What if there was a simple and accurate tool that let you reduce logistics lead times from warehouse to the stock room, increase the reliability of your delivery service levels, reduce the risk of theft or of products overheating, and shorten transport routes?
The management of your logistics flows has a significant impact on operational performance and customer loyalty – be it service, cost, stock, but also environmental impact – so keeping flows efficient and under control is essential.
When your service levels deteriorate or when you decide to try alternative routes, analysing your current performance and knowing what to do can be challenging. For this you need precise, reliable, and representative data that gives you enough visibility and objectivity to make the right decisions.
However, getting detailed data about complex logistics flows, such as multimodal transport and cross-dock operations, is not always easy. It involves various internal stakeholders and subcontractors, which often results in incomplete and out-of-date data.
Most logistics service providers manage data in their own information systems (ERP, WMS, TMS, tracking platforms, etc.), but the data can be scattered, in different formats, and complex to link together and analyse. For example, proofs of delivery are usually hard to collect in full, making the real delivery service level impossible to calculate.
Providers are not always willing to collaborate and communicate details, or do not even have access to those details themselves when sub-contracting.
In some cases, it can be better not to explain that a study is taking place, so that the parties involved in the flow do not temporarily change their behaviours (e.g. in cases of theft).
Finally, there may simply be no appropriate data in existing systems, since they mainly record status or specific events, such as shipments and receipts. Values such as temperatures, handling conditions, or exact route are not typically captured.
Site visits are another way of observing how a delivery process unfolds, but they tend to be costly, and are limited, only reflecting the reality of the time and date observed.
It relies on the Internet of Things (IoT) technology and the ‘Zero G’ (or 0G) network developed
by Sigfox to automatically track, from end-to-end and almost in real time, all the flows you wish to optimise.
A representative sample of deliveries can be carefully tracked by dedicated trackers collecting data such as location, temperature, and movements the whole length of the journey.
In order to integrate and manage this new data, as well as ‘traditional’ data like shipping and delivery addresses, we developed an application with a processing engine that automatically converts this raw data into meaningful supply chain indicators.
Examples of these indicators include time, dispersion, service level, total distance, number of stops, CO2, temperature thresholds, unexpected shocks, and reliability % of milestones. These indicators are then visualised in an interactive Business Intelligence dashboard, providing both a summary and detailed information. It allows us to accurately describe flows to identify possible sources of under-performance and to build an action plan with the necessary stakeholders.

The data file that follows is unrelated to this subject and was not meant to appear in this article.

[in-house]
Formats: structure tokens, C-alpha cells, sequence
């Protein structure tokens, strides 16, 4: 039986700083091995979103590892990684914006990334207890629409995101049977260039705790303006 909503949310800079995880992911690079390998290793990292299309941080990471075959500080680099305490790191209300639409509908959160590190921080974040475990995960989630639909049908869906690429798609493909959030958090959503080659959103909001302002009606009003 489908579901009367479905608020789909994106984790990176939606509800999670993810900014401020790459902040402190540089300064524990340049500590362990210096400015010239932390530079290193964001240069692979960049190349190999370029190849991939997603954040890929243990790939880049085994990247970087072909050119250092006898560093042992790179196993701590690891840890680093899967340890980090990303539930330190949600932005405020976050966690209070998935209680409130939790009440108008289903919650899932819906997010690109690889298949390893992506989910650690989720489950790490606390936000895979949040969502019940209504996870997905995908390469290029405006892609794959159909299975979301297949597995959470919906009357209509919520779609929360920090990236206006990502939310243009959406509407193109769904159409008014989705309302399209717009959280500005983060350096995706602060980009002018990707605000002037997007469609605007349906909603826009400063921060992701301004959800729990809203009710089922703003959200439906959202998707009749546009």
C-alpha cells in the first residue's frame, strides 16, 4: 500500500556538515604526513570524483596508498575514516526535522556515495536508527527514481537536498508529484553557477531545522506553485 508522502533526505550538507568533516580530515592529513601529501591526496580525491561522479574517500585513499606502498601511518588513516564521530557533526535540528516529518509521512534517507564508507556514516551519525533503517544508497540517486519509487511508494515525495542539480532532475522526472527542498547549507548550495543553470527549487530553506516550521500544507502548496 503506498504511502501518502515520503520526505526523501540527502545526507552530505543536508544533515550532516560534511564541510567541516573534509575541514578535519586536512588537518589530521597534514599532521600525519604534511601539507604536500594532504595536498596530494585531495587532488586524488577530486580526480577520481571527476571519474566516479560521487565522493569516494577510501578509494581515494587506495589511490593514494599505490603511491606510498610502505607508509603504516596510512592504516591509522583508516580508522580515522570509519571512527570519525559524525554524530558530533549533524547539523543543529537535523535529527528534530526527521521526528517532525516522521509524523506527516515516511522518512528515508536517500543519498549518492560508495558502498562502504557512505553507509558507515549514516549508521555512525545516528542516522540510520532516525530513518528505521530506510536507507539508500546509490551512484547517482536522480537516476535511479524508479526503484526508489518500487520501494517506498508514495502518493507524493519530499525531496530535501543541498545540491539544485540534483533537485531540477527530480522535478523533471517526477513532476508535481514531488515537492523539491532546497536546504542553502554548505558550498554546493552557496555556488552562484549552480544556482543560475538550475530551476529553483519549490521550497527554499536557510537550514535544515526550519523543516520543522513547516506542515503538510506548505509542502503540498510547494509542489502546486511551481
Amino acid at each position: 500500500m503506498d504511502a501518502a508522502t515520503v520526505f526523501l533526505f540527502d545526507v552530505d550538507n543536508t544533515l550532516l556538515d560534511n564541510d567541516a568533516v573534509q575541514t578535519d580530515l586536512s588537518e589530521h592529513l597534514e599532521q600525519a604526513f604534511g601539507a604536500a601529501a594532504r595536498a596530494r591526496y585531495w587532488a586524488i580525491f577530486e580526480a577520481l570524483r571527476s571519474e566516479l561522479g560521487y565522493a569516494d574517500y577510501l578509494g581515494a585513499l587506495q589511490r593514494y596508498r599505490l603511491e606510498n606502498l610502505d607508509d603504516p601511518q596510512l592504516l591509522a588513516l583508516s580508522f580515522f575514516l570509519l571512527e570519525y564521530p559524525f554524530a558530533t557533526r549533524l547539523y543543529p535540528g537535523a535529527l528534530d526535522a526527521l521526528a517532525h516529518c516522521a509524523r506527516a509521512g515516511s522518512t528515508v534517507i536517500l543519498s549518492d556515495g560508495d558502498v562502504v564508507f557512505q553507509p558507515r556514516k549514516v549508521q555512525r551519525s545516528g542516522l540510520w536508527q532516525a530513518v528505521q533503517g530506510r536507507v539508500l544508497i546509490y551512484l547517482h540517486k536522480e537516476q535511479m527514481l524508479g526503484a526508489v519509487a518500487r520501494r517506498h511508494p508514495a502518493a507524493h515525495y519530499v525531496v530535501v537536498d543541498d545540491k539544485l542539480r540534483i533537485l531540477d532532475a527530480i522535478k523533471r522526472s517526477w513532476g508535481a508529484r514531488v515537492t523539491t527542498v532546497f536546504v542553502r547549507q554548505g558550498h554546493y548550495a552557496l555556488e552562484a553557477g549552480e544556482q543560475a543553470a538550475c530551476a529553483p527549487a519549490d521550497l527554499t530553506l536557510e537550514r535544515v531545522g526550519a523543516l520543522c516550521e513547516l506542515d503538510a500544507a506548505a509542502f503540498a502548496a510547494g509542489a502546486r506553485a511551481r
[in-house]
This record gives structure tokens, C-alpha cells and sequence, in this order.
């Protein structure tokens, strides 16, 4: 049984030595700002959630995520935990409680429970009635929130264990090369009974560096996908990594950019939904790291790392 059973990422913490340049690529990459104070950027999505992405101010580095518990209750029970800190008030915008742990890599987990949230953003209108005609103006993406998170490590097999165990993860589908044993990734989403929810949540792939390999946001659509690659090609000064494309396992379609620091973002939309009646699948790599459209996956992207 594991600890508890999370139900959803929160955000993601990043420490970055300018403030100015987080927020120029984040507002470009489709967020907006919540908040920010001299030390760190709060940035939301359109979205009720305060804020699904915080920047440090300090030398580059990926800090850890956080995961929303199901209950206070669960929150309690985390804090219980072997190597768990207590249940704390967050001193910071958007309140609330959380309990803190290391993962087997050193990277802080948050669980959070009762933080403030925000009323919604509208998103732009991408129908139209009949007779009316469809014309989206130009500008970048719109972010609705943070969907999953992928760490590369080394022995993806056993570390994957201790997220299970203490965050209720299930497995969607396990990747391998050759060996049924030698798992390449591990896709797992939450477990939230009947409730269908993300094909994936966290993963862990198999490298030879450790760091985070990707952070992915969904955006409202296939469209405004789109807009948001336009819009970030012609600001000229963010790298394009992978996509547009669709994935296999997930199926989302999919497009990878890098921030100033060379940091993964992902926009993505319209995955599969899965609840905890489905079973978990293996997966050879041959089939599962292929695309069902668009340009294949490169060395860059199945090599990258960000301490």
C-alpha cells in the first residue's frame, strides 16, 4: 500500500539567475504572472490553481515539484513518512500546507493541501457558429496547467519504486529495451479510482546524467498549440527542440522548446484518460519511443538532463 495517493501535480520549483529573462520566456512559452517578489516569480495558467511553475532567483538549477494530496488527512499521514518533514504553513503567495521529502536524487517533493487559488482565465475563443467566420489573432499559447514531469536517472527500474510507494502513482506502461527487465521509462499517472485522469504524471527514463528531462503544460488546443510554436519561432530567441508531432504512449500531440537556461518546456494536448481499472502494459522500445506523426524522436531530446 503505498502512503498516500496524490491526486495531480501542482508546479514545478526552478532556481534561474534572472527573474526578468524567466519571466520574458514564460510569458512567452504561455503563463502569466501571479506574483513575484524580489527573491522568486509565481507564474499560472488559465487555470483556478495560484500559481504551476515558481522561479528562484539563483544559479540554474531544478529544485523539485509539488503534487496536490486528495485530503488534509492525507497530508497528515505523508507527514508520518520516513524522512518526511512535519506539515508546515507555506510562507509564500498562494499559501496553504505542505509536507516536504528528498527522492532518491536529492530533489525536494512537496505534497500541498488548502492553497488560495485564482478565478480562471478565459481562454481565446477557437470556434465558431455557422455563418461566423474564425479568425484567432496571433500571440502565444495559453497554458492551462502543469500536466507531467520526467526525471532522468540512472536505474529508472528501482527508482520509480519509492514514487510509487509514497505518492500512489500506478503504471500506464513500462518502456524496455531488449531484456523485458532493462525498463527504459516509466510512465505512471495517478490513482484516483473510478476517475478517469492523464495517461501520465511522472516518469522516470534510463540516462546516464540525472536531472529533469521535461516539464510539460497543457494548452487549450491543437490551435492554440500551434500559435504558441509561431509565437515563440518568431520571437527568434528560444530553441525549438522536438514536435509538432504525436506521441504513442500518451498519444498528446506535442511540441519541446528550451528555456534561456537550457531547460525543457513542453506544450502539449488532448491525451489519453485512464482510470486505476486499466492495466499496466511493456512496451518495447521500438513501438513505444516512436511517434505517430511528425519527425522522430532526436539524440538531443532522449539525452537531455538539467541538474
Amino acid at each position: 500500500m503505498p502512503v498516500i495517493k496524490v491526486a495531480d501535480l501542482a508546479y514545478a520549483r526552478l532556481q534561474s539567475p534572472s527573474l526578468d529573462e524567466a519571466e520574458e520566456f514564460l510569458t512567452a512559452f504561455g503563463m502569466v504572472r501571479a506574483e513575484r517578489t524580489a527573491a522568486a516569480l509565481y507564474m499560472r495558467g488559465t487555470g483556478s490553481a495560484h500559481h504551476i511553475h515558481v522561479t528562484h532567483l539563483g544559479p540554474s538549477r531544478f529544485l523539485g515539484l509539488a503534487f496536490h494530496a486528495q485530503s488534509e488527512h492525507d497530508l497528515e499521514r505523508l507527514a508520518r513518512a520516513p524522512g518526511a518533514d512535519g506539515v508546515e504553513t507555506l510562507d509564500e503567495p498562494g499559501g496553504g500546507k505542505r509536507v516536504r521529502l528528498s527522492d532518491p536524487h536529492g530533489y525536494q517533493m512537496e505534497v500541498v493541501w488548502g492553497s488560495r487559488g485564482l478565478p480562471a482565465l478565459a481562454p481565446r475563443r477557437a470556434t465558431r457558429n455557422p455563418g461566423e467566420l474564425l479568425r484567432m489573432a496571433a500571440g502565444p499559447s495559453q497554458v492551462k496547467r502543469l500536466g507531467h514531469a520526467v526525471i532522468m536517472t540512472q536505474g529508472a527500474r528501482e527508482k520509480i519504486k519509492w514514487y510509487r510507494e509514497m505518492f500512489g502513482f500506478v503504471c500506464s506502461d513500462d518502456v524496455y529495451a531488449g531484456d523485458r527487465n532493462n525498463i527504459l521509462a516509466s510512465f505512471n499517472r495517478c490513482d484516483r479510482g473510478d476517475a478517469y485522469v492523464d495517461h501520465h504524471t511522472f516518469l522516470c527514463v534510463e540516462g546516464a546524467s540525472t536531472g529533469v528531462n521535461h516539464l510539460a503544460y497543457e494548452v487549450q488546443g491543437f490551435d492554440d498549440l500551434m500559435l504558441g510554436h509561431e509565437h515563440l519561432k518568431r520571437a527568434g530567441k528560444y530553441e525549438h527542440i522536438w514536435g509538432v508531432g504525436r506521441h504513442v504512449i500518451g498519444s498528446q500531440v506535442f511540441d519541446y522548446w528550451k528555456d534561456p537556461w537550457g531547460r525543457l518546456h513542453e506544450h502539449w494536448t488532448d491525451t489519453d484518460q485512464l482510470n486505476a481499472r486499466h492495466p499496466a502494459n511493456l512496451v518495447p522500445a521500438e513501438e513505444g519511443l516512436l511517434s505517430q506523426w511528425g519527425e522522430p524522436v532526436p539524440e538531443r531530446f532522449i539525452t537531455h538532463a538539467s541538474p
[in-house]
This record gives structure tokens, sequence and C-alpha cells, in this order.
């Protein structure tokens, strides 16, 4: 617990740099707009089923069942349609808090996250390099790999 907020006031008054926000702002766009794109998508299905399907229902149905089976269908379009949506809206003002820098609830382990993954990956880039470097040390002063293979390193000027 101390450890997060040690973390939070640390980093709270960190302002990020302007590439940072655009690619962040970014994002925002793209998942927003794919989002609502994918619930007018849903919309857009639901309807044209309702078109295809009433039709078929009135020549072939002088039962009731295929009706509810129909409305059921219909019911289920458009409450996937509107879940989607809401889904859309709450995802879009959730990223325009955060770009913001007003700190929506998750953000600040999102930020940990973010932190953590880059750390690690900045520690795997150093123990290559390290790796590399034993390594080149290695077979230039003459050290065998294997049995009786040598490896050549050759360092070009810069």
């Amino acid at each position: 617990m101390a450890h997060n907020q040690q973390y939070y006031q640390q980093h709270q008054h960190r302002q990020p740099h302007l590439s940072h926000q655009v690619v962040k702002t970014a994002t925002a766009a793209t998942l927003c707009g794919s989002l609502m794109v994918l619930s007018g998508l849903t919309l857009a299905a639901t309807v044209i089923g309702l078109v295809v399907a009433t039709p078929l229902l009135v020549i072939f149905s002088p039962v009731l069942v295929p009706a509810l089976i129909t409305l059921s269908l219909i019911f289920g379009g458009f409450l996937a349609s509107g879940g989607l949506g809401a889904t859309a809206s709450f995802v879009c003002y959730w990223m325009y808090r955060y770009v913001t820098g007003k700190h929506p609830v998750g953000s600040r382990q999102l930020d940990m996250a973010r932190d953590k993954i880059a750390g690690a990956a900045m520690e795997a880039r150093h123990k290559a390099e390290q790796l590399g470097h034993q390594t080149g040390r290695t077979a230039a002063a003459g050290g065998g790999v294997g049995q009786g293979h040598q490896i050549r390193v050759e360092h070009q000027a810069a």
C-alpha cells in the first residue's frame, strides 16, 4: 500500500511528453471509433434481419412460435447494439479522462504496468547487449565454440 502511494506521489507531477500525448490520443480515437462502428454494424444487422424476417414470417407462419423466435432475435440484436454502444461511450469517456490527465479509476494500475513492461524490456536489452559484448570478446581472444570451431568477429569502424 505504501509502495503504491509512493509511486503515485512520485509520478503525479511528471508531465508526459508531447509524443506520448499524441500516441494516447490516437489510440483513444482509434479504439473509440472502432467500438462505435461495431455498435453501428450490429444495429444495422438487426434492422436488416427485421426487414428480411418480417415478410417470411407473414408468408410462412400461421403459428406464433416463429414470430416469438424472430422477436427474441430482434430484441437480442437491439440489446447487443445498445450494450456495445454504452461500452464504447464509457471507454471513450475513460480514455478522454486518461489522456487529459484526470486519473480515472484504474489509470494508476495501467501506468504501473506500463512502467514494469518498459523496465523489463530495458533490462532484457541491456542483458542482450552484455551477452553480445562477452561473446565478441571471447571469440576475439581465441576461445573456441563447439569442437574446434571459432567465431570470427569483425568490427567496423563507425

Thanks to this method, Guerlain now has a better understanding of its supply flows. They tracked 100 batches from end-to-end, across several sites and warehouse platforms throughout France and Spain. This made it possible to challenge several aspects of how the flows were organised: production and logistics synchronisation, the synchronisation of flows on platforms, method of transportation (dedicated or grouped, delivery order), and flows run in parallel. In total, a potential lead time reduction of 50 days (-50%) was identified, of which 5 days came from transportation alone.
La Redoute also uses this technology and approach to audit its flows in France, for instance to detect unusual delays when returning uncollected packages.
Other companies use a similar methodology to understand and optimise their intercontinental flows. Michelin tracks thousands of shipments of containers per year and reduced the delivery time on different routes by several days thanks to Safecube – a joint venture start-up between Argon & Co, Michelin, and Sigfox, specialised in flow monitoring and IoT. This method could be used to analyse temperature, either for focusing on this issue or in addition to lead times.
Benefits go beyond the scope of shipments or tracked flows. Simply visualising a part of your flows can help streamline the chain, empower stakeholders, and discourage certain behaviours. Potential thieves are also less tempted to steal if ‘package traps’ are introduced.
This type of temporary tracking can be a first step to operational tracking. Besides gathering data for a given flow, this method can be implemented to trial new tracking concepts and validate its value. It can then be turned permanent on some key flows.
This pragmatic method stands out from existing methods thanks to:
Do not hesitate to contact us if you have any questions. e-VSM can help shed light on and optimise your logistics flows, starting now!